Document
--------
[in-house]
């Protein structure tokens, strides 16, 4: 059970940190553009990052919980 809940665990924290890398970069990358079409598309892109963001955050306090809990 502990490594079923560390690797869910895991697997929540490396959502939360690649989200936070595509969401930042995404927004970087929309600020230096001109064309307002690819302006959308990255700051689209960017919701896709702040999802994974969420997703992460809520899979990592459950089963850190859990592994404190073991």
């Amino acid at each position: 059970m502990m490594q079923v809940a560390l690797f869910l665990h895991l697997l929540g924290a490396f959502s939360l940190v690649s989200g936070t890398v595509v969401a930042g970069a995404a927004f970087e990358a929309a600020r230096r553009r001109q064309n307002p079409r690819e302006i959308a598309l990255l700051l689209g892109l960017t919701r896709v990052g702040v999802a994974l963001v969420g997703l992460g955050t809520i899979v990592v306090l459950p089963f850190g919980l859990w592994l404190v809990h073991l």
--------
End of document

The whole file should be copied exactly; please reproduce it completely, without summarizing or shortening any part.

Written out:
[in-house]
């Protein structure tokens, strides 16, 4: 059970940190553009990052919980 809940665990924290890398970069990358079409598309892109963001955050306090809990 502990490594079923560390690797869910895991697997929540490396959502939360690649989200936070595509969401930042995404927004970087929309600020230096001109064309307002690819302006959308990255700051689209960017919701896709702040999802994974969420997703992460809520899979990592459950089963850190859990592994404190073991």
């Amino acid at each position: 059970m502990m490594q079923v809940a560390l690797f869910l665990h895991l697997l929540g924290a490396f959502s939360l940190v690649s989200g936070t890398v595509v969401a930042g970069a995404a927004f970087e990358a929309a600020r230096r553009r001109q064309n307002p079409r690819e302006i959308a598309l990255l700051l689209g892109l960017t919701r896709v990052g702040v999802a994974l963001v969420g997703l992460g955050t809520i899979v990592v306090l459950p089963f850190g919980l859990w592994l404190v809990h073991l």